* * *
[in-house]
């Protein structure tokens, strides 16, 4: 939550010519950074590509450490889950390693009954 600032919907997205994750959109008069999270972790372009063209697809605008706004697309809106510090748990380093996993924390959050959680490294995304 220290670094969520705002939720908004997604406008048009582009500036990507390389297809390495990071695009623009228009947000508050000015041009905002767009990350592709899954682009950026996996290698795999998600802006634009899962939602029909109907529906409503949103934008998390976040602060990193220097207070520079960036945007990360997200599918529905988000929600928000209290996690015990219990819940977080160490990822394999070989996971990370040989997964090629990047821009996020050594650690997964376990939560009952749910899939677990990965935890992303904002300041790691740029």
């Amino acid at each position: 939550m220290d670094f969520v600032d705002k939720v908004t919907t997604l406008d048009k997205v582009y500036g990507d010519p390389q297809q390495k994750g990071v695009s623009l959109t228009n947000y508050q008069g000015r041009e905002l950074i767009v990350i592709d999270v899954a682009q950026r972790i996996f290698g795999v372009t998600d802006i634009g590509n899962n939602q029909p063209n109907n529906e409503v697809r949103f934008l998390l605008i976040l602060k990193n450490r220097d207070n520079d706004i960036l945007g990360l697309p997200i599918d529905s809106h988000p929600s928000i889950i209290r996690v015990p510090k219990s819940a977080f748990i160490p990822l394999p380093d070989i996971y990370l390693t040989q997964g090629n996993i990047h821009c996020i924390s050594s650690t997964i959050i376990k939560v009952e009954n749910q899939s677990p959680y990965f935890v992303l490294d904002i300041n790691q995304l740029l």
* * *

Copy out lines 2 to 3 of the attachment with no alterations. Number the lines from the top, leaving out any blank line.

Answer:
């Protein structure tokens, strides 16, 4: 939550010519950074590509450490889950390693009954 600032919907997205994750959109008069999270972790372009063209697809605008706004697309809106510090748990380093996993924390959050959680490294995304 220290670094969520705002939720908004997604406008048009582009500036990507390389297809390495990071695009623009228009947000508050000015041009905002767009990350592709899954682009950026996996290698795999998600802006634009899962939602029909109907529906409503949103934008998390976040602060990193220097207070520079960036945007990360997200599918529905988000929600928000209290996690015990219990819940977080160490990822394999070989996971990370040989997964090629990047821009996020050594650690997964376990939560009952749910899939677990990965935890992303904002300041790691740029």
């Amino acid at each position: 939550m220290d670094f969520v600032d705002k939720v908004t919907t997604l406008d048009k997205v582009y500036g990507d010519p390389q297809q390495k994750g990071v695009s623009l959109t228009n947000y508050q008069g000015r041009e905002l950074i767009v990350i592709d999270v899954a682009q950026r972790i996996f290698g795999v372009t998600d802006i634009g590509n899962n939602q029909p063209n109907n529906e409503v697809r949103f934008l998390l605008i976040l602060k990193n450490r220097d207070n520079d706004i960036l945007g990360l697309p997200i599918d529905s809106h988000p929600s928000i889950i209290r996690v015990p510090k219990s819940a977080f748990i160490p990822l394999p380093d070989i996971y990370l390693t040989q997964g090629n996993i990047h821009c996020i924390s050594s650690t997964i959050i376990k939560v009952e009954n749910q899939s677990p959680y990965f935890v992303l490294d904002i300041n790691q995304l740029l």